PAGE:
I constitute and appoint for my executors of this my last will and testament, my approved good friend the right honourable Sir Humphrey Maye, chancellor of his majesty's duchy of Lancaster, Mr. Justice Hutton, Sir Thomas Crewe, Sir Francis Barneham, Sir John Constable, and Sir Euball Thelwall; and I name and intreat to be one of my supervisors, my most noble, constant, and true friend, the duke of Buckingham, unto whom I do most humbly make this my last request, that he will reach forth his hand of grace to assist the just performance of this my will; and likewise that he will be graciously pleased for my sake to protect and help such of my good servants, as my executors shall at any time recommend to his grace's favour and also I do desire his grace, in all humbleness, to commend the memory of my long-continued and faithful service unto my most gracious sovereign, who ever when he was prince was my patron, as I shall, who have now, I praise God, one foot in heaven, pray for him while I have breath.

And because of his grace's great business, I presume also to name for another of my supervisors, my good friend and near ally the master of the rolls.

And I do most earnestly intreat both my executors and supervisors, that although I know well it is matter of trouble and travail unto them, yet considering what I have been, that they would vouchsafe to do this last office to my memory and good name, and to the discharge of mine honour and conscience; that

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all men may be duly paid their own, that my good mind by their good care may effect that good

work.

Whatsoever I have given, granted, confirmed, or appointed to my wife, in the former part of this my will, I do now, for just and great causes, utterly revoke and make void, and leave her to her right only.

I desire my executors to have special care to discharge a debt by bond, now made in my sickness to Mr. Thomas Meautys, he discharging me fully_towards Sir Robert Dowglass, and to procure Sir Robert Dowglass his patent to be delivered to him.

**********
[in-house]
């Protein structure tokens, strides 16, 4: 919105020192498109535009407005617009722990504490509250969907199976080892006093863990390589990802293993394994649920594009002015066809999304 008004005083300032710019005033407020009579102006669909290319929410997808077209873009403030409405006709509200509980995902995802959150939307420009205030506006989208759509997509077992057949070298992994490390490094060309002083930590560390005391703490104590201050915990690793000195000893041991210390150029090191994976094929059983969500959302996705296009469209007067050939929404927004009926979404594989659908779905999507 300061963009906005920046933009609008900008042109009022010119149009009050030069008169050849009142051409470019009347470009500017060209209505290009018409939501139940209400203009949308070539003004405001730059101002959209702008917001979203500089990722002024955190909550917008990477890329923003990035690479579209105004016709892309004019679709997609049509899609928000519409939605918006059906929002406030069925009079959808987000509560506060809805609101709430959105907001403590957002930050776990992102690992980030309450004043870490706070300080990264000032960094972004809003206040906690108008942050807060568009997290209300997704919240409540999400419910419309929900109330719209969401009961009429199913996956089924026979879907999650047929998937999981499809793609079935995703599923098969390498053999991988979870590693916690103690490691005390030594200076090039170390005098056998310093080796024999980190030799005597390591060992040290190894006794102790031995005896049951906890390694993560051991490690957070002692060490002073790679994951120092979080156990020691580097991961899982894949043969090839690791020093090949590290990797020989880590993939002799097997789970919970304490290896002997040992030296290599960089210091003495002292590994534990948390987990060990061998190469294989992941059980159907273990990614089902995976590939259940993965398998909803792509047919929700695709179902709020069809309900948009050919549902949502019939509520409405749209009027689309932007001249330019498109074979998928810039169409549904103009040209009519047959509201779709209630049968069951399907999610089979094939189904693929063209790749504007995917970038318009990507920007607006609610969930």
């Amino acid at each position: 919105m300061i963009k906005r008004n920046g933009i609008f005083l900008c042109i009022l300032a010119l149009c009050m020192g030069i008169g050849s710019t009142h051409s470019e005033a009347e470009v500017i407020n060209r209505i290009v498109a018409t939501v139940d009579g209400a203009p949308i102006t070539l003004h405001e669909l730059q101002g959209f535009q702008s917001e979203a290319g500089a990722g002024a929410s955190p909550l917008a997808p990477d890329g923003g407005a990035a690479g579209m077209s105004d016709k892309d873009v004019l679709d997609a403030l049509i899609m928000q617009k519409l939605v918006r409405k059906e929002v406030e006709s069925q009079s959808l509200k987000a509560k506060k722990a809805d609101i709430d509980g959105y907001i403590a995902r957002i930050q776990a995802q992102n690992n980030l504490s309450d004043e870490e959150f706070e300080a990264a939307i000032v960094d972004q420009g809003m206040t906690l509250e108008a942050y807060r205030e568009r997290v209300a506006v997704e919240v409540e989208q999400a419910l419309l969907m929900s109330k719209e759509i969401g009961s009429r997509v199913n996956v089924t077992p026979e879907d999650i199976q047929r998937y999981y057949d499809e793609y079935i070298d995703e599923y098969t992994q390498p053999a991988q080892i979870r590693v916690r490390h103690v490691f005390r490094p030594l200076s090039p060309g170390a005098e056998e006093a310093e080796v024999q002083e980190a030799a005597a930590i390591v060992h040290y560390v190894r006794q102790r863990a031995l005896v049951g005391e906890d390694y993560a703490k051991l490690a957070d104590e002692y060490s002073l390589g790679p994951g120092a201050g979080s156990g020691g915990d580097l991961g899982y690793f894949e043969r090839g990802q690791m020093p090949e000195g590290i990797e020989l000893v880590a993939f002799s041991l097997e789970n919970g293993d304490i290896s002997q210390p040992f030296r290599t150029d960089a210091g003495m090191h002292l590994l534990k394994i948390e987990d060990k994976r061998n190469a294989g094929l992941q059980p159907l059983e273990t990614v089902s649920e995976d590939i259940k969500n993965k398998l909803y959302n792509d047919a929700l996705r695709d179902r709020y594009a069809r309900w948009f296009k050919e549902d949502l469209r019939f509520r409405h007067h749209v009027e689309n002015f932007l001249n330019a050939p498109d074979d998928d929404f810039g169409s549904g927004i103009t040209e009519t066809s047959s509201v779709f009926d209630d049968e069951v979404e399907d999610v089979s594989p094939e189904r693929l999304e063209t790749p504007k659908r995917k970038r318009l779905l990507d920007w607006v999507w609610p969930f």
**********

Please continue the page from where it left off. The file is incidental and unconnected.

Published the nineteenth day of December, 1625,
in the presence of

W. Rawley, Ro. Halpeny, Stephen Paise,
Will. Atkins, Thomas Kent, Edward Legge.

Decimo tertio die mensis Julii anno Domini millessimo sexcentesimo vicesimo septimo emanavit commissio domino Roberto Rich militi, suprema curiæ cancellariæ magistror' uni, et Thoma Meautys armigero, creditoribus honorandi viri domini Francisci Bacon militis, domini Verulam, vice-comitis Sancti Albani, defunct', habentibus etc. ad administrand' bona jura et credita dicti defuncti Francisci Bacon defunct', juxta tenorem et effectum ipsius testamenti suprascript', eo quod dominus Thomas Crewe miles et dominus Johannes Constable miles, executores in hujusmodi testamento nominat' alias vigore mandator' sive occasionum a curia prærogat' Cantuar' emanat' ad id legitime et peremptorie citati, onus executionis testament' suprascript' in se suscipere recusarunt et denegarunt,saltem plus juste distulerunt; eoque quod dominus Humphridus Maye miles, cancellarius ducatus Lancastria, dominus Ricardus Hutton miles, unus justitiariorum domini nostri